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Apulia: the sunny region between two seas and warm hospitality in places rich in history

Located in the heart of the Mediterranean, it is a magical combination of artefacts, history, art and unspoilt nature, amidst beautiful coastlines and picture-postcard landscapes. This is Puglia, a region of golden beaches and crystal-clear waters, intense flavours and fascinating destinations: Castel del Monte, the trulli, the islands passing through towns kissed by a unique and unforgettable light.

  • Highlights
  • Cities
  • Villages
  • Nature
  • Art & Culture
City

Brindisi

The wonders of the Gateway to the East Brindisi is the perfect combination of remnants of Ancient Rome, evidence of later dominations, and modern spaces with clubs and restaurants offering the best Apulian specialities. As you admire views of the sea and the magnificent city harbour, you can walk around the historic centre to enjoy the city’s most striking features. Crossing Piazza Duomo, the city’s oldest square, don’t miss the Cathedral and the Archaeological Museum. Nearby, in the former Scuole Pie complex, is the Pinacoteca Comunale museum, home to the Nuovo Teatro Verdi theatre foundation and the Brindisi Tourism Department. You are sure to enjoy exploring the maze of narrow streets and alleyways, such as those in the San Pietro degli Schiavoni district. The three most popular shopping streets start from Piazza della Vittoria. Near the harbour, surmounted by the Roman Columns, you will find the famous, monumental Virgil’s Staircase, where up to 900 people flock to sit during events and celebrations: you can climb it while counting the steps one by one, as long as you are not in a hurry. By taking a motorboat, you can reach Casale, the residential district of the city, on the opposite bank, with views of the Monumento al Marinaio memorial. On the terrace – accessible via a lift, followed by a stretch of about ten steps – you can admire the enchanting panorama that embraces the harbour and the whole of Brindisi. For children, there is a historic playground near the memorial.
Nature
Polignano a Mare

Polignano a Mare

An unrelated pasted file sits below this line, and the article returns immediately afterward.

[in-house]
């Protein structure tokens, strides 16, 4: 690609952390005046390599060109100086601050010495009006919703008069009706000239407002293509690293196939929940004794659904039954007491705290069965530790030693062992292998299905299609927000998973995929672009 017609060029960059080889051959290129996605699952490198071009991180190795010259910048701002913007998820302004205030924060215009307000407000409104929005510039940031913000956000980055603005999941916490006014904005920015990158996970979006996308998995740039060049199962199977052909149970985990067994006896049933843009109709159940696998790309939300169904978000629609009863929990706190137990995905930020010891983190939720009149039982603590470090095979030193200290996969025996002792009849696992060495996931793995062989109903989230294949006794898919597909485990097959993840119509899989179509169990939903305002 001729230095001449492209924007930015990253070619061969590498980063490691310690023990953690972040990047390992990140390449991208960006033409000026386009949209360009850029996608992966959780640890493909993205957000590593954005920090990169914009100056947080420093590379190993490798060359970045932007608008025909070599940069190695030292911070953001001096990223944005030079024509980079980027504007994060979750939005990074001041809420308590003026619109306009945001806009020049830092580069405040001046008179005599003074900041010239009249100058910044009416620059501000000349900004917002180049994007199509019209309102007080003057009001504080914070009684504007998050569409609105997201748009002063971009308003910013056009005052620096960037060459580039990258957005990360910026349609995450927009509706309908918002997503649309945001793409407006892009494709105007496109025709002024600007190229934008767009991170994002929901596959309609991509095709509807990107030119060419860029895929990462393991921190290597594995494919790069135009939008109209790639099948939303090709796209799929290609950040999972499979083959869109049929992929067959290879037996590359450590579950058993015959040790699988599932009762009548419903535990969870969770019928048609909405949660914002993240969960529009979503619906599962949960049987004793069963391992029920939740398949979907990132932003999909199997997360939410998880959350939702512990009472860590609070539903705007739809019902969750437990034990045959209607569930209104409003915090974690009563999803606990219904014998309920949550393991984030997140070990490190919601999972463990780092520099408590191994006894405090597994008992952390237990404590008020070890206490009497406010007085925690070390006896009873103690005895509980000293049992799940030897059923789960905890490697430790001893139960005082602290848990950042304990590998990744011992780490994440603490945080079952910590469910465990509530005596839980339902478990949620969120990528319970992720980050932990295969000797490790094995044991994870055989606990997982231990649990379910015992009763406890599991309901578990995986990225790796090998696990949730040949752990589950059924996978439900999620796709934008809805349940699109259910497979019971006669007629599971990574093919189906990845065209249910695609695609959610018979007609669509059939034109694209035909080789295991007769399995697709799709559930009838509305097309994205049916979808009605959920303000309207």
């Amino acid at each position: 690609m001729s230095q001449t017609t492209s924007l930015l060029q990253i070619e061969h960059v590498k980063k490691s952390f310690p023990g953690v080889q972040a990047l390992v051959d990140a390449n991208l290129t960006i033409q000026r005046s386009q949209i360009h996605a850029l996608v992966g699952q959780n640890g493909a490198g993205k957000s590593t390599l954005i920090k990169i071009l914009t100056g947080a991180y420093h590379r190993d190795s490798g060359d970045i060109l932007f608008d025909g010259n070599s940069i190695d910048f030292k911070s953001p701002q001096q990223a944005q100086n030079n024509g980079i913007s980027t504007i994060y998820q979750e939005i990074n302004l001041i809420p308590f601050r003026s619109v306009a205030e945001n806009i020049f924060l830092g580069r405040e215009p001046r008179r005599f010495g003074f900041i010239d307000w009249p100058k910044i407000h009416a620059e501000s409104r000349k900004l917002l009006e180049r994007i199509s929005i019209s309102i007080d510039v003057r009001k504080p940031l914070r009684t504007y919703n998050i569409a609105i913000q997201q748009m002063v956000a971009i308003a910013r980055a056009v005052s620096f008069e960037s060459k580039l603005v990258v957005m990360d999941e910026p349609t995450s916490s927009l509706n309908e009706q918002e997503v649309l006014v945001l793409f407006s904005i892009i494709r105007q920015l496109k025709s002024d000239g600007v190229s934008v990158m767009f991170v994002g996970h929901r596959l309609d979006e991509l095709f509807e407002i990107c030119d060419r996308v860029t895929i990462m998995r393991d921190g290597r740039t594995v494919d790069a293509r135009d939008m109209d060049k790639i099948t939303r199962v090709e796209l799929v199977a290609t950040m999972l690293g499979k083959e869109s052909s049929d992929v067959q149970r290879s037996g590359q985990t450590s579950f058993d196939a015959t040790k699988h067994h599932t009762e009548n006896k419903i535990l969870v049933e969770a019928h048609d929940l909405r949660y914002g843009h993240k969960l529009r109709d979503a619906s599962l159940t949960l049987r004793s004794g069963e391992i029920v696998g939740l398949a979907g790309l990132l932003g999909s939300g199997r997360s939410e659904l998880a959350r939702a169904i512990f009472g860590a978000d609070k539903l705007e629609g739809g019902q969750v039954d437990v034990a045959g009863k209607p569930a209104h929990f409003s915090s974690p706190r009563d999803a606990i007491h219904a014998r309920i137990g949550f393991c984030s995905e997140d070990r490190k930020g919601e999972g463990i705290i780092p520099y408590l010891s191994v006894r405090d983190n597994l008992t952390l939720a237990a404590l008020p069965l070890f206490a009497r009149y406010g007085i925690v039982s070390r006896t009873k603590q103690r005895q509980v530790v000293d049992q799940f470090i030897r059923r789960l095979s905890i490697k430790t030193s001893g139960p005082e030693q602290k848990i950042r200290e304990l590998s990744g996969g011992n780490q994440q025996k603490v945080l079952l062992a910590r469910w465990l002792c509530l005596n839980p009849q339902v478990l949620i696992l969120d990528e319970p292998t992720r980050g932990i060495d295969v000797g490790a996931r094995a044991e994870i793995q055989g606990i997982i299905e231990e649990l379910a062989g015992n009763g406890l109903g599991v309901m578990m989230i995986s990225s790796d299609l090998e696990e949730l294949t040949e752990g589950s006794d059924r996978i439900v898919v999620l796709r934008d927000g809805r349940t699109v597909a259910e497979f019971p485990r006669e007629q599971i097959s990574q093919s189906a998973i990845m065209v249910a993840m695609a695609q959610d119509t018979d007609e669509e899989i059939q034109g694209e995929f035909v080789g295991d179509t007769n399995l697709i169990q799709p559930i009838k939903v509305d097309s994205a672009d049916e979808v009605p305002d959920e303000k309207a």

Polignano a Mare, white cliffs of Puglia Perched on the edge of a high cliff rising from the Adriatic Sea, Polignano a Mare is one of the most spectacular and popular locations on the Apulian coast. The historic centre of this seaside village is a maze of narrow streets that slope down towards a tiny beach, the Lama Monachile, which cuts the cliff in two. Underneath the town, a tangle of caves invites you to discover a crystal-clear sea. Polignano is also the birthplace of Domenico Modugno, the singer-songwriter of “Volare”, the most famous Italian song in the world. All lanes lead to the sea The historic core of Polignano a Mare, an inhabited centre since Neolithic times, is an expanse of white houses of medieval origin clustered on the cliffs. The village is entered by passing under the 16th-century Arco Marchesale, also known as Porta Grande, which until 1780 was the only point of access to the village that was surrounded by a moat, now hidden by Piazza Garibaldi, with its drawbridge. You can get lost in the narrow streets of Polignano, sooner or later you will land at an overlook to the sea and the surprise effect will be even greater. A selfie at Lama Monachile, a small beach with turquoise water You will undoubtedly find the 13th century Chiesa Matrice, the Marchesale palace, home of the feudal lords, the Orologio palace and the 4 defensive towers. The most photographed place in Polignano a Mare is its turquoise-water beach, Lama Monachile, always very crowded in the summer months: the bridge behind it is built over a Roman bridge of the Via Traiana, the Rome-Brindisi road of antiquity, which passed right through here. Next door, on the promenade, you will see the statue dedicated to the world's most famous Polignanese, singer Domenico Modugno. On the opposite side of town, again with a spectacular sea view, is the beautiful museum of the Pino Pascali Foundation an artist from Polignano who died in the 1960s, which displays contemporary art exhibitions. What to see around Polignano a Mare The ambience of Polignano a Mare can be relished as you stroll along the cliffs and down to the shoreline from which the view of the white city is spectacular. A forty-minute walk in the direction of Nola, between the delightful bays of Ponte dei Lapilli and Porto Cavallo, both ideal for bathing, will take you to the village of San Vito, unmistakable because of the remains of the abbey of the same name dating back to the 9th century, to the time of the Basilian monks who took refuge in these lands to escape the iconoclastic struggles of the Byzantine Empire. A little further on is the quadrangular tower of San Vito in front of a stretch of sea that looks like a natural swimming pool. During the day as well as in the evening, in this idyllic place, which is also full of clubs and restaurants, you will never be alone: Polignano's nightlife reaches here. Caves and cliff diving There are about twenty caves that the sea has created with the force of its waves on the cliff on which Polignano stands: the largest is the Palazzese cave, so called because it is located under a noble palace from which it could be accessed. Today, the palace has been transformed into a five-star hotel that has created restaurant rooms in the natural recesses of the cliff and the cave remains accessible by sea. Some other caves have the most unthinkable names, mostly related to their use over time: that of the Archbishop's Palace is said to have been connected through tunnels to the bishop's palace, that of the Nuns was used by the religious sisters of the hospital. The most striking one is the Ardito, named after its owners, which has a natural column inside that fishermen used to climb up to the village. What to eat in Polignano al mare On one of the many terraces overlooking the reef, in Polignano's many restaurants, you can enjoy year-round dishes of seafood crudités, a mixture of cuttlefish, prawns, scampi and many other fish depending on the season and the catch. For those who prefer their fish well cooked, then the dish to try is rice, potatoes and mussels. Another local speciality is the sweet Polignano carrot, grown right in the area of San Vito Abbey, recognised as a Slow Food presidium. One coffee, but special: with lemon peel and cream If you prefer street food, so you don't miss a minute of the beach, then try the fish sandwich, with tuna tartare, burrata and tomatoes, or the fried octopus and turnip tops, a real treat. At the end of a meal, treat yourself to Caffè Speciale, according to a recipe developed right here in Polignano: it is a sweetened coffee with added lemon peel, cream and amaretto, always served in a small glass.